With all this extra responsibility, nurses' interpersonal skills will be more crucial than ever. The Australian Institute of Health and Welfare (AIHW) suggests the incoming generation of older Australians, known as the 'baby boomers', is likely to have greater expectations of health services than previous generations. 

JCU Online Master of Nursing students will advance their communication capabilities to manage patient relationships and coordinate multi-disciplinary teams skillfully.

Leading change

Nursing leaders and managers will be charged with managing the cost implications of the ageing population and embedding changing practices in the nursing workforce. That includes taking on leadership roles in redesigning care. Key strategies will be productivity, a greater focus on preventative care, and health promotion, according to the Australian Institute of Health and Welfare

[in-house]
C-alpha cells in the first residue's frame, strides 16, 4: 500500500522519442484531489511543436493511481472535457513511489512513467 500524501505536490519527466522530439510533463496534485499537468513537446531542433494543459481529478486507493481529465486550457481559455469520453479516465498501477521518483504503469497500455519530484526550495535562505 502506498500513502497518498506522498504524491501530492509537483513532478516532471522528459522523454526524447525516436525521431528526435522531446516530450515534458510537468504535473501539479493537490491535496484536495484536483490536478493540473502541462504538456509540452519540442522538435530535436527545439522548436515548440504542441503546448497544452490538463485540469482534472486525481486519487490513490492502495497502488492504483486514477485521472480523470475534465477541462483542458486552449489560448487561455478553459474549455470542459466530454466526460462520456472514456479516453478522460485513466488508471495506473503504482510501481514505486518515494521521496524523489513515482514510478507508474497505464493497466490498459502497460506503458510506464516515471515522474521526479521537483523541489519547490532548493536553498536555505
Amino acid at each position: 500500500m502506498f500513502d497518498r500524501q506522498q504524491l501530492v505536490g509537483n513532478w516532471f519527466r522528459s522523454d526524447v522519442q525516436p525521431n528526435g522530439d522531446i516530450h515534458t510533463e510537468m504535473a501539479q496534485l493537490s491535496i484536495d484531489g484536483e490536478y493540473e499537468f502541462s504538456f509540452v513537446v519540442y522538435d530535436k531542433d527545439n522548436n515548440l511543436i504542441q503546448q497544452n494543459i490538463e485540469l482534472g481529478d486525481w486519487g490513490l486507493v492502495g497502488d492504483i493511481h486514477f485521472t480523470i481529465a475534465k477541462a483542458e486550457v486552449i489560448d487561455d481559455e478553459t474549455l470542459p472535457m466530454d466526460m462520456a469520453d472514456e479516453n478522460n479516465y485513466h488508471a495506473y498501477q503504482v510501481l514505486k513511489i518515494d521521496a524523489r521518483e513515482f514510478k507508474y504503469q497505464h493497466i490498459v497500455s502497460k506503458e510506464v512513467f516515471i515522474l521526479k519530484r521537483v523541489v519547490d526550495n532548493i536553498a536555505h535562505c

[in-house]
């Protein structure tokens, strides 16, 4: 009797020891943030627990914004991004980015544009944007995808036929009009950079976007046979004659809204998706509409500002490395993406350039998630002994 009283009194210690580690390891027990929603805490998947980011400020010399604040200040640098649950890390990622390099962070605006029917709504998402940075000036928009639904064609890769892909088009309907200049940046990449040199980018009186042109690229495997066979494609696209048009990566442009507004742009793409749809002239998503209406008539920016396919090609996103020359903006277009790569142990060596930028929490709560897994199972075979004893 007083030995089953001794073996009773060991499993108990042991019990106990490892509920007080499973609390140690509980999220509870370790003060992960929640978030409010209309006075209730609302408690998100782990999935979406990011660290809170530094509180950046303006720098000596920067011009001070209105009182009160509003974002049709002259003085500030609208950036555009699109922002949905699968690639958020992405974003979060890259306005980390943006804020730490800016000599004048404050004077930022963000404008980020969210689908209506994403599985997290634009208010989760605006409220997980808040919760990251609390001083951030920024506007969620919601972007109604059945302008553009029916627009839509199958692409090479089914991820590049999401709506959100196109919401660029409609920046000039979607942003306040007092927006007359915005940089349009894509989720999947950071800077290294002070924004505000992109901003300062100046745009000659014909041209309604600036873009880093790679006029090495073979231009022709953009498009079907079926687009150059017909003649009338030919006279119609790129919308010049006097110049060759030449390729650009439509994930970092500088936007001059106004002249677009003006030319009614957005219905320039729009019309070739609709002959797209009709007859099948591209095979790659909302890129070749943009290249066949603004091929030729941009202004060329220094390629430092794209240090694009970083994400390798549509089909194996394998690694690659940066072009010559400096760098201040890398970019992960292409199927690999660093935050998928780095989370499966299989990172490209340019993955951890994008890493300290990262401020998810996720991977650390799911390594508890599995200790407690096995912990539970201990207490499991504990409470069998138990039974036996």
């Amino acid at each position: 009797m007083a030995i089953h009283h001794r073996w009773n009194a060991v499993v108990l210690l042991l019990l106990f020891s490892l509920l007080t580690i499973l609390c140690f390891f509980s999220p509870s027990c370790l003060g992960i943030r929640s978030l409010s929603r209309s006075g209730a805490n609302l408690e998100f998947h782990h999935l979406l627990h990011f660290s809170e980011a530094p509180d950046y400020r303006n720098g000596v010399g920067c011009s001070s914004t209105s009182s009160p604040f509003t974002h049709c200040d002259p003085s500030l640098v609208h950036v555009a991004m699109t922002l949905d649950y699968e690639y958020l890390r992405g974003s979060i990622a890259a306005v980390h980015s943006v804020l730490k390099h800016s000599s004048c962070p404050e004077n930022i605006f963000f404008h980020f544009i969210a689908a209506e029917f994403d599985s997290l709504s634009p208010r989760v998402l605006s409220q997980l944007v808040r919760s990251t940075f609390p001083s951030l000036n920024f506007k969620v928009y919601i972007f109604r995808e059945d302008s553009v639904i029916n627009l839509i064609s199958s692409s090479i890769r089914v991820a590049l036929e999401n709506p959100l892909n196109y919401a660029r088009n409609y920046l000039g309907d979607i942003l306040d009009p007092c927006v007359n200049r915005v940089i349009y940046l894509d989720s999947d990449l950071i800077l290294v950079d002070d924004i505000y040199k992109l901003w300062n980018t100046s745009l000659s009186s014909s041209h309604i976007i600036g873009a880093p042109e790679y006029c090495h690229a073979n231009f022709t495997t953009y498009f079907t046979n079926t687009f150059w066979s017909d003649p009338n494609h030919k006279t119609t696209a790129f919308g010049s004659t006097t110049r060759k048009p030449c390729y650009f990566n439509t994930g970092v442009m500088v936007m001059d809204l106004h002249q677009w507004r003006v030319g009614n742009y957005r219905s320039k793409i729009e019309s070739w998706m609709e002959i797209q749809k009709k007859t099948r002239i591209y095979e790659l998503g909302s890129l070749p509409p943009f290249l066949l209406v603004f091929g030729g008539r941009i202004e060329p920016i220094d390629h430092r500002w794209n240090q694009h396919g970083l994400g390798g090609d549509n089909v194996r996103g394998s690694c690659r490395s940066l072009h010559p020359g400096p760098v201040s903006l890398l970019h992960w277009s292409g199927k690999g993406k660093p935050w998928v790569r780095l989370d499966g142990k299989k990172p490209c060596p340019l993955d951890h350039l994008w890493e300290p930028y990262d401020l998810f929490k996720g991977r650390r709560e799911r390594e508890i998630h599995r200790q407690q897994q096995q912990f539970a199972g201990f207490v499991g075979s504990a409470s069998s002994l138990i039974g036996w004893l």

However, Australia’s nursing workforce is ageing, too, with a generation of senior nurses now approaching retirement. While it's hoped large numbers of newly qualified nurses will shortly enter the workforce, what about the leadership gap left behind? There is a significant opportunity here for current nurses to step up and take the lead.

While leadership skills can be acquired through experience, JCU Online's Leadership and Management pathway can accelerate this process for nurses new to the profession. It focuses on developing well-rounded leaders with the ability to implement strategic change, teaching specific skills in business and finance, ethics in health management and conflict resolution.

Which pathway is for you?

If you would like to qualify for leadership roles, teach the next generation of nurses or provide advanced patient care,  JCU Online can help create a rewarding career pathway for you.

Learn more about our online Master of Nursing. Get in touch with our Enrolment team on 1300 535 919.